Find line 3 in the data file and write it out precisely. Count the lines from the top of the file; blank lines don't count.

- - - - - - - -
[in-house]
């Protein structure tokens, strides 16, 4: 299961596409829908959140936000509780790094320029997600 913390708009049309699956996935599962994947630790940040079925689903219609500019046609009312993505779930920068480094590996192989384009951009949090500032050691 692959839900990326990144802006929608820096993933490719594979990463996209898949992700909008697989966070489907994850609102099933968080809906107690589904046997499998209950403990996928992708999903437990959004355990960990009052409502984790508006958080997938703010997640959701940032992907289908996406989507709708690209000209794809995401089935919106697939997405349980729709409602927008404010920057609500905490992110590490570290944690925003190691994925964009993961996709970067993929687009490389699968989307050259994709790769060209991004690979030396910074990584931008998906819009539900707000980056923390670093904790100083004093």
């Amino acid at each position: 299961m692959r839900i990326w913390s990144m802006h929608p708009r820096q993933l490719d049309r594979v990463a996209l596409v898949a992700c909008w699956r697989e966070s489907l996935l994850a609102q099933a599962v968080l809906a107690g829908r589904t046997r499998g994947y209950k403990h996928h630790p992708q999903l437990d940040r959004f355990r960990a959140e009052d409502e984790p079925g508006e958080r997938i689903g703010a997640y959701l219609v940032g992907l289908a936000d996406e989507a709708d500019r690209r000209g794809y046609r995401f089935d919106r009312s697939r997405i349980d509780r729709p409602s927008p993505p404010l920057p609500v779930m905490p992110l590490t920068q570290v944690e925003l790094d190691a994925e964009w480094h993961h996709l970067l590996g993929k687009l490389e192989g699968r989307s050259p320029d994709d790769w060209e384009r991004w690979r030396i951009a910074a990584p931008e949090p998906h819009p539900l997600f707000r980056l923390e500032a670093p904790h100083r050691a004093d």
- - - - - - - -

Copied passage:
């Amino acid at each position: 299961m692959r839900i990326w913390s990144m802006h929608p708009r820096q993933l490719d049309r594979v990463a996209l596409v898949a992700c909008w699956r697989e966070s489907l996935l994850a609102q099933a599962v968080l809906a107690g829908r589904t046997r499998g994947y209950k403990h996928h630790p992708q999903l437990d940040r959004f355990r960990a959140e009052d409502e984790p079925g508006e958080r997938i689903g703010a997640y959701l219609v940032g992907l289908a936000d996406e989507a709708d500019r690209r000209g794809y046609r995401f089935d919106r009312s697939r997405i349980d509780r729709p409602s927008p993505p404010l920057p609500v779930m905490p992110l590490t920068q570290v944690e925003l790094d190691a994925e964009w480094h993961h996709l970067l590996g993929k687009l490389e192989g699968r989307s050259p320029d994709d790769w060209e384009r991004w690979r030396i951009a910074a990584p931008e949090p998906h819009p539900l997600f707000r980056l923390e500032a670093p904790h100083r050691a004093d």